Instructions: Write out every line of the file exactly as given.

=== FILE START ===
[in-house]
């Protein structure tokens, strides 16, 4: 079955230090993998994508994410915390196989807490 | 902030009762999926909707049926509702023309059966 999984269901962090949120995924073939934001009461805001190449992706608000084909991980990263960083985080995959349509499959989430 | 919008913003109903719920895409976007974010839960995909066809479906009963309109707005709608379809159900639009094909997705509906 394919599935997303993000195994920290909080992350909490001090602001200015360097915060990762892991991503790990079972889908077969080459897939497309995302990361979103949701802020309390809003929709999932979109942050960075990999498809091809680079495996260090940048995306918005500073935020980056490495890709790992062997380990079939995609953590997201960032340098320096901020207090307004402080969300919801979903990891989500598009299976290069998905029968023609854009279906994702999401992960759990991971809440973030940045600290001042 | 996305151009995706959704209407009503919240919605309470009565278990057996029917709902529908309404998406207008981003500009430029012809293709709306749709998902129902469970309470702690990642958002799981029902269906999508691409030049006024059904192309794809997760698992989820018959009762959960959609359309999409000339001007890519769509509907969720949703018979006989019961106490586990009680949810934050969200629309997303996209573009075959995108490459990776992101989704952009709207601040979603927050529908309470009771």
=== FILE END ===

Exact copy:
[in-house]
């Protein structure tokens, strides 16, 4: 079955230090993998994508994410915390196989807490 | 902030009762999926909707049926509702023309059966 999984269901962090949120995924073939934001009461805001190449992706608000084909991980990263960083985080995959349509499959989430 | 919008913003109903719920895409976007974010839960995909066809479906009963309109707005709608379809159900639009094909997705509906 394919599935997303993000195994920290909080992350909490001090602001200015360097915060990762892991991503790990079972889908077969080459897939497309995302990361979103949701802020309390809003929709999932979109942050960075990999498809091809680079495996260090940048995306918005500073935020980056490495890709790992062997380990079939995609953590997201960032340098320096901020207090307004402080969300919801979903990891989500598009299976290069998905029968023609854009279906994702999401992960759990991971809440973030940045600290001042 | 996305151009995706959704209407009503919240919605309470009565278990057996029917709902529908309404998406207008981003500009430029012809293709709306749709998902129902469970309470702690990642958002799981029902269906999508691409030049006024059904192309794809997760698992989820018959009762959960959609359309999409000339001007890519769509509907969720949703018979006989019961106490586990009680949810934050969200629309997303996209573009075959995108490459990776992101989704952009709207601040979603927050529908309470009771």